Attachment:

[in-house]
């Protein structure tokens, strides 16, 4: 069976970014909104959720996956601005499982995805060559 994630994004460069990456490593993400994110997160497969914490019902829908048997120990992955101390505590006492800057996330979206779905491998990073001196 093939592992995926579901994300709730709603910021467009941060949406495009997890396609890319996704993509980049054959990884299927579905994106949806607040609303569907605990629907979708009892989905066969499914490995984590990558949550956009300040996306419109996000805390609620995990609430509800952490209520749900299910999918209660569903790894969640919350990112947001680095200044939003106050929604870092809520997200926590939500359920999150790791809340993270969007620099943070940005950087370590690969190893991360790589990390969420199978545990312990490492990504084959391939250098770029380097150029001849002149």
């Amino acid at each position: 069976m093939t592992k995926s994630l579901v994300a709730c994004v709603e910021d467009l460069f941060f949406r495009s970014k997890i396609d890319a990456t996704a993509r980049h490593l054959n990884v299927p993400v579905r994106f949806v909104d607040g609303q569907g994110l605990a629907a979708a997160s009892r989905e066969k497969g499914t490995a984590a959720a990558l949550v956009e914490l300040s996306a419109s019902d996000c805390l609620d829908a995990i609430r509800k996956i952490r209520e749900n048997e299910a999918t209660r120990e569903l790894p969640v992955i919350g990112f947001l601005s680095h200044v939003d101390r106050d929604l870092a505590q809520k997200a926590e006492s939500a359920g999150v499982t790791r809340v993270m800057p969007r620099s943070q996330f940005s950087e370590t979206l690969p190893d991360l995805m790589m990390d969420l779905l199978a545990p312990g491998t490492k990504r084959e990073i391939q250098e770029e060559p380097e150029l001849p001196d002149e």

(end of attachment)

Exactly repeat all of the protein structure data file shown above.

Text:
[in-house]
């Protein structure tokens, strides 16, 4: 069976970014909104959720996956601005499982995805060559 994630994004460069990456490593993400994110997160497969914490019902829908048997120990992955101390505590006492800057996330979206779905491998990073001196 093939592992995926579901994300709730709603910021467009941060949406495009997890396609890319996704993509980049054959990884299927579905994106949806607040609303569907605990629907979708009892989905066969499914490995984590990558949550956009300040996306419109996000805390609620995990609430509800952490209520749900299910999918209660569903790894969640919350990112947001680095200044939003106050929604870092809520997200926590939500359920999150790791809340993270969007620099943070940005950087370590690969190893991360790589990390969420199978545990312990490492990504084959391939250098770029380097150029001849002149």
């Amino acid at each position: 069976m093939t592992k995926s994630l579901v994300a709730c994004v709603e910021d467009l460069f941060f949406r495009s970014k997890i396609d890319a990456t996704a993509r980049h490593l054959n990884v299927p993400v579905r994106f949806v909104d607040g609303q569907g994110l605990a629907a979708a997160s009892r989905e066969k497969g499914t490995a984590a959720a990558l949550v956009e914490l300040s996306a419109s019902d996000c805390l609620d829908a995990i609430r509800k996956i952490r209520e749900n048997e299910a999918t209660r120990e569903l790894p969640v992955i919350g990112f947001l601005s680095h200044v939003d101390r106050d929604l870092a505590q809520k997200a926590e006492s939500a359920g999150v499982t790791r809340v993270m800057p969007r620099s943070q996330f940005s950087e370590t979206l690969p190893d991360l995805m790589m990390d969420l779905l199978a545990p312990g491998t490492k990504r084959e990073i391939q250098e770029e060559p380097e150029l001849p001196d002149e």